The new company needed greater facilities and the next spring there was a danger of the business being moved from Ilion as various places were offering attractive inducements to the young industry. But the Armory turned over to them more space and another story was built on the building for the "lining room."

But let us go back to the year 1886 to an event which was important to a sister village. In January of that year William Horrocks, foreman of the cabinet works of the Remington Armory patented a new Typewriter cabinet. "The neatest and by far the most elegant conception in the way of a desk or cabinet for the use of a typewriter." In spite of the inducements offered by the receivers, Brill and Russell, it was moved to Herkimer by Messrs. Horrocks and Foley, where it became known as The Standard Desk Co. They continued to manufacture desks for the Standard Typewriter Company.

When the new owners took over the Armory, Wyckoff, Seamans and Benedict again needed more room for expansion, but this was not granted. Again the Typewriter Company looked for a different location. The flattering offers were renewed, even to cost of moving, exemption from taxes, etc. The village was recovering from the jitters caused by the uncertainty of what would happen to the Armory and now the Typewriter was the chief topic of conversation. A citizen's meeting was called, an employees' (300 of them) meeting was held, negotiations were entered into and August 17, the Citizen was able to announce "Our good luck"--the Company had leased the Agricultural Works.

The Agricultural Works were refloored, thoroughly refitted and more space made available so as to be able to turn out more machines. Manufacture never stopped when the moving began. "The several departments will be moved separately. The machinery is so arranged that there will be no delay and work will be done in both buildings until all machinery is moved." Four years later the plant was purchased.

Both Mr. Seamans and Mr. Benedict kept in touch with their home town and Mr. Seamans especially, took an active interest in its progress. The new company prospered, the village prospered with it. It became known as the Typewriter Town. As the business grew, so must the physical plant. Additions and new buildings were added, the seven-story or "skyscraper" building being erected in 1895.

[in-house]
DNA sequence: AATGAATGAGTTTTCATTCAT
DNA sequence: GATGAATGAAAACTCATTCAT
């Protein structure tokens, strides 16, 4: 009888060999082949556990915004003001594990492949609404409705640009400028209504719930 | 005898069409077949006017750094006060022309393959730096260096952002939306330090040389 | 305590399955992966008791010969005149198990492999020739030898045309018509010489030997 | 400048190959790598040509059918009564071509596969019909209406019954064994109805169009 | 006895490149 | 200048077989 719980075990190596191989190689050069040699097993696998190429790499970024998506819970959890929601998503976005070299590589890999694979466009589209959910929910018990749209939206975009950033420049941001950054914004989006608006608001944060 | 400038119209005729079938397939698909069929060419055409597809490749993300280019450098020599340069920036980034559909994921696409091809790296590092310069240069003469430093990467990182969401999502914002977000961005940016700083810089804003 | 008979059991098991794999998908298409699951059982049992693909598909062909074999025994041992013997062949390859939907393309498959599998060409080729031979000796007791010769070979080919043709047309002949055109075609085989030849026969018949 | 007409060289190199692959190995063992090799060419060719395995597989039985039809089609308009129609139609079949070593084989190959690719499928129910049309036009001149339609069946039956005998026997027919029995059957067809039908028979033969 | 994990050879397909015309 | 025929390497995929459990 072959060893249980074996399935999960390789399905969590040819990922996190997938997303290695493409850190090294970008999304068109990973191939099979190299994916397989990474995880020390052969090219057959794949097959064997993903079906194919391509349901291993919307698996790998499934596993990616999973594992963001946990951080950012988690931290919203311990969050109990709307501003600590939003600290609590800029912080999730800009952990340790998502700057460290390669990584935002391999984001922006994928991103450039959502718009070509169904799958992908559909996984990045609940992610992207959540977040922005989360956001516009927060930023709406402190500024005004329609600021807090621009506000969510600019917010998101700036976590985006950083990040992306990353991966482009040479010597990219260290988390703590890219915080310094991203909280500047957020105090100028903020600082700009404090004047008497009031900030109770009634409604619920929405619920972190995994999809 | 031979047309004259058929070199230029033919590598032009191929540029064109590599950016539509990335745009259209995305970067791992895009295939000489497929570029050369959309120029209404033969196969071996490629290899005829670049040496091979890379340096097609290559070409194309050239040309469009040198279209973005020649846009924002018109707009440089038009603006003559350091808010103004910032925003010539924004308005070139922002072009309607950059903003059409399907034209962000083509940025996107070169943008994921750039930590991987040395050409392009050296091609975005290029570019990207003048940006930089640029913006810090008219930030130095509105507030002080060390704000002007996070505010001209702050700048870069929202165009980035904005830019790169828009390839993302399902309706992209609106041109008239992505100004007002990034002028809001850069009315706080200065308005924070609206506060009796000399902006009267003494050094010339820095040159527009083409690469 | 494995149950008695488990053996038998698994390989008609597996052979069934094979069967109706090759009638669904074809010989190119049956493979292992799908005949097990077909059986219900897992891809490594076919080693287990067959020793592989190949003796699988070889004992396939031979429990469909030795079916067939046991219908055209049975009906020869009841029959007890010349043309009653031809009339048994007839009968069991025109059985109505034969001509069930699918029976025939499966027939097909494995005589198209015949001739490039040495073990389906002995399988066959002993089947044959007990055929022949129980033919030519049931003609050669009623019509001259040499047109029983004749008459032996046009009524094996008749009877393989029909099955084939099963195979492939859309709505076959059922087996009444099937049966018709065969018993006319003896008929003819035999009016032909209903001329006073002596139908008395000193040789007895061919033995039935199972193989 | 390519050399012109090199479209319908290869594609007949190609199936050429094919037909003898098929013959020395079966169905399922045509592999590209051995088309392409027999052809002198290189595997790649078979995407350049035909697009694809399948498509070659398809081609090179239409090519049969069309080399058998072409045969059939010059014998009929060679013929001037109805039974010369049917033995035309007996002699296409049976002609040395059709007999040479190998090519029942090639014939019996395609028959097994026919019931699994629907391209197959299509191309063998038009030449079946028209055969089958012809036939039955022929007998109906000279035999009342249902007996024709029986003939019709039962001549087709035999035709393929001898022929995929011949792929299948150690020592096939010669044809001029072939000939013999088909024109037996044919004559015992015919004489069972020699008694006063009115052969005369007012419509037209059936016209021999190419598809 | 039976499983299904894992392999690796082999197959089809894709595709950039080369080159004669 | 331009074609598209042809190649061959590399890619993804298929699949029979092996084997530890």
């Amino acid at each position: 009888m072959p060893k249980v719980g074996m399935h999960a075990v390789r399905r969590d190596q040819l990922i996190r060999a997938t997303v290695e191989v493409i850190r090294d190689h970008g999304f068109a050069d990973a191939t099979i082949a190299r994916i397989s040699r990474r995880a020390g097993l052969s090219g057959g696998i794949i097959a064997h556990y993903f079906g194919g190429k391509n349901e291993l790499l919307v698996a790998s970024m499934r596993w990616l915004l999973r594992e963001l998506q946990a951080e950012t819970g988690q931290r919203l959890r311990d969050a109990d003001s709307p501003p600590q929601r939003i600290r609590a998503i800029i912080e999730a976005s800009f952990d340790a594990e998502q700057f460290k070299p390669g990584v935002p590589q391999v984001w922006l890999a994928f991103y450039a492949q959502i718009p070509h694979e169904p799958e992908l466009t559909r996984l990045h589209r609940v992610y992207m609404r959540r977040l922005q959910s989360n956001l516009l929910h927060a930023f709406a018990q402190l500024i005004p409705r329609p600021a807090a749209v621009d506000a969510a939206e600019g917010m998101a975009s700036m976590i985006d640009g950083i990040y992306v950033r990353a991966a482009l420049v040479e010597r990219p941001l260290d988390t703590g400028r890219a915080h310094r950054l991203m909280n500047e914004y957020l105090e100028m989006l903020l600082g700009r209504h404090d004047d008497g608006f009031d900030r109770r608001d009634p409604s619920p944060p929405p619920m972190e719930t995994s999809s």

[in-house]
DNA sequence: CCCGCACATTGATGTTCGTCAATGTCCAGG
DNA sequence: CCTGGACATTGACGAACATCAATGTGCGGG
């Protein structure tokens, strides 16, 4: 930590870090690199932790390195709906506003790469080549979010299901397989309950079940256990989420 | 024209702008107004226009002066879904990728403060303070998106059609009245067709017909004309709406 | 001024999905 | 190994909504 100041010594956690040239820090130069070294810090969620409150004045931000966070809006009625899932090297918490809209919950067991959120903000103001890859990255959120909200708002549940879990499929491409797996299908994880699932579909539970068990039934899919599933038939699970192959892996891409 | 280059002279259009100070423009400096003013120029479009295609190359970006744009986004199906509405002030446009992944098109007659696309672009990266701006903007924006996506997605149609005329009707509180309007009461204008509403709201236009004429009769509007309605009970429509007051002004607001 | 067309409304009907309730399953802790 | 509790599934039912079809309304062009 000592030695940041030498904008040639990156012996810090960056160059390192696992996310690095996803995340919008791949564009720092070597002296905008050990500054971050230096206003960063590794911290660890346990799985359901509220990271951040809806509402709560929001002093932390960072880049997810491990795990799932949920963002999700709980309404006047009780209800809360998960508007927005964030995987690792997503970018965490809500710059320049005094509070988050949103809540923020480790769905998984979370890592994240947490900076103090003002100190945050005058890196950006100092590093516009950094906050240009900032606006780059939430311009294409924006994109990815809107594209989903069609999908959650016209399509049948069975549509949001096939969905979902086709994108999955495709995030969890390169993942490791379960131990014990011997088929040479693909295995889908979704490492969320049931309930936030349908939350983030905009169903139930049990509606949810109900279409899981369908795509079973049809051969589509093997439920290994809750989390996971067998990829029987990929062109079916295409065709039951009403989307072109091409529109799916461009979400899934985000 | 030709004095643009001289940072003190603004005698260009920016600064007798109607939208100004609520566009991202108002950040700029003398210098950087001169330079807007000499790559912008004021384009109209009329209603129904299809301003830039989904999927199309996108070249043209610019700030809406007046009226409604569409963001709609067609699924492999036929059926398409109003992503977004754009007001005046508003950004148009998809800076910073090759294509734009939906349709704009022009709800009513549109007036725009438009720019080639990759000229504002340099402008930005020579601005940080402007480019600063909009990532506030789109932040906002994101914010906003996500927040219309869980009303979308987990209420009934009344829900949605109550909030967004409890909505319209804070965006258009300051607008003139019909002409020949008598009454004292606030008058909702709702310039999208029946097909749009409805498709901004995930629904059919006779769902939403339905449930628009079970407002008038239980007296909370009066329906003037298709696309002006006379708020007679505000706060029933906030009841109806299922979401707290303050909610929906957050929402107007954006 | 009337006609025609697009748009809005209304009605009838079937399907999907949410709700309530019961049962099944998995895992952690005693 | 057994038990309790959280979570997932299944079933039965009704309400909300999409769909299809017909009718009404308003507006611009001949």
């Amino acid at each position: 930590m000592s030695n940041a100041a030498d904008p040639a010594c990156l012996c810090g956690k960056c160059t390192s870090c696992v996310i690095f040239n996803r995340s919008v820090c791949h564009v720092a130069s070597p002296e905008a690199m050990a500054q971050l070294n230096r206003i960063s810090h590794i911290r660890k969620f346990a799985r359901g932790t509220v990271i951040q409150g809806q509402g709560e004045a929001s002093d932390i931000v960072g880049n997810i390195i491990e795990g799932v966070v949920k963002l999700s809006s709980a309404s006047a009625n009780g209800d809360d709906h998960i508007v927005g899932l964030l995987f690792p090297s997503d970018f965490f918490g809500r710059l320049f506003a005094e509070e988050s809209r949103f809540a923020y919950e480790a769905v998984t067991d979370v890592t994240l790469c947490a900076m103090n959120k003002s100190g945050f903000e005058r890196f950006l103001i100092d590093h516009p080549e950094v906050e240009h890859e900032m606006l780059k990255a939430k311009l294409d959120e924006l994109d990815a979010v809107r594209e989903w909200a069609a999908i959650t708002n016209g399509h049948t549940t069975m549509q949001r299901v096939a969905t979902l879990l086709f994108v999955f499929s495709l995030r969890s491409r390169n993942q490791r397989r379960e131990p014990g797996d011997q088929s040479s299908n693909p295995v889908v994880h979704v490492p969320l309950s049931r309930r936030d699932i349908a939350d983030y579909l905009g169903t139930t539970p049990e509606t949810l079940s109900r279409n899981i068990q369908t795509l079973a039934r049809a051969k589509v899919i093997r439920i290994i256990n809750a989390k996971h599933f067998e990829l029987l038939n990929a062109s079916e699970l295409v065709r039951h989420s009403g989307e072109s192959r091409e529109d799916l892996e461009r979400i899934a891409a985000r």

A sidelight on the place the company held in the community may be seen in the story of Bryan's stop at the North Ilion station during the campaign of 1900. There was a large crowd but a few scattering cheers was the extent of the welcome Ilion gave to William Jennings Bryan. The explanation was furnished by the Utica Press which said: "Mr. Bryan was badly advised by whoever suggested to him that he speak disparagingly of the typewriter trust when his train stopped at Ilion. Whatever there may be about the combination or the general management of the typewriter business, the one thing certain is that it has never worked to the detriment or disadvantage of Utica's thriving and thrifty neighbor. The Ilion people remember when Messrs. Seamans and Benedict were young men working on salaries none too large in that village . . .They were pioneers and pushed their way to success. Having succeeded Messr. Seamans and Benedict never forgot their old home."

Another name should be mentioned in connection with the development of the Remington Typewriter. In 1890 Louis Diss joined the factory and Louis Diss and Bert Diss are credited with many inventions and improvements, especially in connection with the aligning and type departments.

Mr. Benedict spent much of his time developing the European market, going there in 1886 to open an office in London. Office after office was opened circling the globe.

In 1903 the corporate name was changed from Remington Standard Typewriter Company to Remington Typewriter Company.

Wyckoff had died in 1895, Seamans died in 1915 and Benedict in 1935. Before the last of the three partners was gone, another great change occured when in 1927 the factory became part of a great office equipment chain and now became the typewriter division of Remington Rand, Inc.